Dana Weinstein was 31 weeks into her second pregnancy, preparing to welcome a daughter, when she and her husband were given horrible news: A critical piece of the brain had not developed properly.
"[We were told] that our baby would have seizures 70% of the time — that was a best-case scenario; that when we delivered her, that we'd need to have a resuscitation order in place because she would most likely seize to death," Weinstein said.
Almost a decade later, Weinstein and her husband are the parents of three active children — a boy and two girls. She's 48, living in the suburbs of Washington, D.C., and working for a nonprofit.
She still tears up when she talks about that diagnosis and the difficult decisions that surrounded it. Fearing a short and painful life for their baby, Weinstein and her husband chose to travel to Boulder, Colo., to end the pregnancy, at one of the few clinics in the country that offer third-trimester abortions.
Weinstein has been speaking publicly about her experience for years. But she decided to tell her story again recently, amid renewed national debate over decisions like hers.
"I just don't understand why and how this is so front and center in the national debate," Weinstein said. "I would have given anything to have been able to help our baby live if she could have lived. But she was going to be incapable of that."
With two of President Trump's picks now on the U.S. Supreme Court, activists on both sides of the abortion debate have taken the fight to state legislatures this year.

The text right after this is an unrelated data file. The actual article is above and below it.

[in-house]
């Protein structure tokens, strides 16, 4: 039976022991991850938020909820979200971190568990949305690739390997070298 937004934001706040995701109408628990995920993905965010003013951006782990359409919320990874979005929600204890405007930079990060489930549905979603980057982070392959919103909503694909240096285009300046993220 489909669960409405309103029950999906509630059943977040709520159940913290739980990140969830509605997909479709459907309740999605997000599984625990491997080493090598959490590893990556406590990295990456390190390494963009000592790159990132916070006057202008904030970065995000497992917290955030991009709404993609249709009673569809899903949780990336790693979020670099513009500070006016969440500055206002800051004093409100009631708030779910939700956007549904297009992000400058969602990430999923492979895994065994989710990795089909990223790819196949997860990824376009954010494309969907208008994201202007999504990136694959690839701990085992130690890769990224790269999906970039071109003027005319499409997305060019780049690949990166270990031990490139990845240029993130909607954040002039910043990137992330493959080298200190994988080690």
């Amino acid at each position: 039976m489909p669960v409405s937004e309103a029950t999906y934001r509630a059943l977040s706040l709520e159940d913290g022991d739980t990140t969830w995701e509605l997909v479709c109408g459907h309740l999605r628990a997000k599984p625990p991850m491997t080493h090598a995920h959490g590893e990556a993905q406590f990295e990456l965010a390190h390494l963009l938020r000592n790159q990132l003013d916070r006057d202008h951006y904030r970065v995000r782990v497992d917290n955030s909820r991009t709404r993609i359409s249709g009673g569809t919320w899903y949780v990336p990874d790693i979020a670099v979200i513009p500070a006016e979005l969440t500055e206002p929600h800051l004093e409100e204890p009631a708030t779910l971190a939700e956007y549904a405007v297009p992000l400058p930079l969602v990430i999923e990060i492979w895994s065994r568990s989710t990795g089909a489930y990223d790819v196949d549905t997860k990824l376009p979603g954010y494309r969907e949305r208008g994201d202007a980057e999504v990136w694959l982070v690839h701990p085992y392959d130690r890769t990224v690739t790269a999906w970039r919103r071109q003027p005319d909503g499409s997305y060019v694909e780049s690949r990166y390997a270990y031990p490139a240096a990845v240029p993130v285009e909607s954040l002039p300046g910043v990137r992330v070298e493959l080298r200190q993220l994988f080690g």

Anti-abortion rights activists are hoping the court will reconsider, and perhaps overturn, the 1973 Roe v. Wade decision that legalized abortion nationwide. In several states they've pushed through legislation banning the procedure from happening as early as six weeks into a pregnancy, hoping one of those bills will find its way to the Supreme Court.
In more liberal states — among them Vermont, Massachusetts and Illinois — lawmakers are pushing in the other direction, working to enshrine abortion rights in state law or remove existing bans. A failed proposal in Virginia to remove some restrictions on later abortions sparked heated rhetoric earlier this year, including claims that supporters were condoning infanticide.
"What we're seeing in some states is a complete overreach on the part of the abortion lobby," said Mallory Quigley, with the anti-abortion rights group Susan B. Anthony List.
During his State of the Union address this year, President Trump weighed in on the issue, condemning a law passed in New York that removed some restrictions on the procedure, including later in pregnancy.
"These are living, feeling, beautiful babies who will never get the chance to share their love and their dreams with the world," Trump said.
At the federal level, abortion-rights opponents also are promoting proposals in Congress aimed at restricting later procedures. A recent bill sponsored by Republican Sen. Lindsey Graham of South Carolina, to ban the procedure nationwide after 20 weeks, appears unlikely to go very far — but it provided an opportunity for a Senate hearing on the issue.
Quigley said she believes opposition to abortion later in pregnancy will be a winning political issue for Republicans who oppose abortion rights.
"I think that the increased clarity that these types of debates are providing are going to help President Trump and pro-life senators, representatives, people on the ballot in 2020," she said.
Polling suggests that while a majority of Americans support access to abortion earlier, most oppose it by the third trimester.
The issue already is popping up on the 2020 campaign trail. At a recent campaign stop in Ohio, Democratic presidential hopeful Beto O'Rourke was asked for his views on third-trimester abortions. He responded that it "should be a decision the woman makes," before moving on.
However polarizing third-trimester abortions might be as a political issue, as a medical procedure, they are relatively rare. According to the Guttmacher Institute, which supports abortion rights, a little more than 1 percent occur sometime after 21 weeks, which is still well within the second trimester.